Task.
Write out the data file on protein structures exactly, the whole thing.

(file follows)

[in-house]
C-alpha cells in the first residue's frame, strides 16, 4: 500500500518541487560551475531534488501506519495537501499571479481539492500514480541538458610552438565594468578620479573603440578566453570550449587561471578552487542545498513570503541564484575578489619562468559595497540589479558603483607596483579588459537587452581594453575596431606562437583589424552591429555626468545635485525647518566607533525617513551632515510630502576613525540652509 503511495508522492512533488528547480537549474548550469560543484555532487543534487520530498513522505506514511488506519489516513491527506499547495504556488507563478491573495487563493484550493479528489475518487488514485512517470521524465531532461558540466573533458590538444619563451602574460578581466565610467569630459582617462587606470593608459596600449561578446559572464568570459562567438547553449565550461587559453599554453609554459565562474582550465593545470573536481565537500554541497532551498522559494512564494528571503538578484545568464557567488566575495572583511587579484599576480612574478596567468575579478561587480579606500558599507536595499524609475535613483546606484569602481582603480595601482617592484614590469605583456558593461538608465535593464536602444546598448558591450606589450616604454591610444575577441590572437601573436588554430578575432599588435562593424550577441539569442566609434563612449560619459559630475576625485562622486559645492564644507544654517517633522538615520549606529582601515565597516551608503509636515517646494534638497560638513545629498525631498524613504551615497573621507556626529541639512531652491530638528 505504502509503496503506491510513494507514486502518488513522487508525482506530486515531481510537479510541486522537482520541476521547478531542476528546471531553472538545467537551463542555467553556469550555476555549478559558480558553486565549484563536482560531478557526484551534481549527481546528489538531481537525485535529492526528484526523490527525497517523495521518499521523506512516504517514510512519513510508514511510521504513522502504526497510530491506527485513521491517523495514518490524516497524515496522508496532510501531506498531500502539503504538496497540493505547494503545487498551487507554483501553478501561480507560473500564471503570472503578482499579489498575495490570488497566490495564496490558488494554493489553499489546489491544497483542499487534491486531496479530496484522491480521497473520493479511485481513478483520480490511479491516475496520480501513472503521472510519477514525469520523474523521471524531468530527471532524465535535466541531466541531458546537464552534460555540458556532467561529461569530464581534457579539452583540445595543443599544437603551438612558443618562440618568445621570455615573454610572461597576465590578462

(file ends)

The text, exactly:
[in-house]
C-alpha cells in the first residue's frame, strides 16, 4: 500500500518541487560551475531534488501506519495537501499571479481539492500514480541538458610552438565594468578620479573603440578566453570550449587561471578552487542545498513570503541564484575578489619562468559595497540589479558603483607596483579588459537587452581594453575596431606562437583589424552591429555626468545635485525647518566607533525617513551632515510630502576613525540652509 503511495508522492512533488528547480537549474548550469560543484555532487543534487520530498513522505506514511488506519489516513491527506499547495504556488507563478491573495487563493484550493479528489475518487488514485512517470521524465531532461558540466573533458590538444619563451602574460578581466565610467569630459582617462587606470593608459596600449561578446559572464568570459562567438547553449565550461587559453599554453609554459565562474582550465593545470573536481565537500554541497532551498522559494512564494528571503538578484545568464557567488566575495572583511587579484599576480612574478596567468575579478561587480579606500558599507536595499524609475535613483546606484569602481582603480595601482617592484614590469605583456558593461538608465535593464536602444546598448558591450606589450616604454591610444575577441590572437601573436588554430578575432599588435562593424550577441539569442566609434563612449560619459559630475576625485562622486559645492564644507544654517517633522538615520549606529582601515565597516551608503509636515517646494534638497560638513545629498525631498524613504551615497573621507556626529541639512531652491530638528 505504502509503496503506491510513494507514486502518488513522487508525482506530486515531481510537479510541486522537482520541476521547478531542476528546471531553472538545467537551463542555467553556469550555476555549478559558480558553486565549484563536482560531478557526484551534481549527481546528489538531481537525485535529492526528484526523490527525497517523495521518499521523506512516504517514510512519513510508514511510521504513522502504526497510530491506527485513521491517523495514518490524516497524515496522508496532510501531506498531500502539503504538496497540493505547494503545487498551487507554483501553478501561480507560473500564471503570472503578482499579489498575495490570488497566490495564496490558488494554493489553499489546489491544497483542499487534491486531496479530496484522491480521497473520493479511485481513478483520480490511479491516475496520480501513472503521472510519477514525469520523474523521471524531468530527471532524465535535466541531466541531458546537464552534460555540458556532467561529461569530464581534457579539452583540445595543443599544437603551438612558443618562440618568445621570455615573454610572461597576465590578462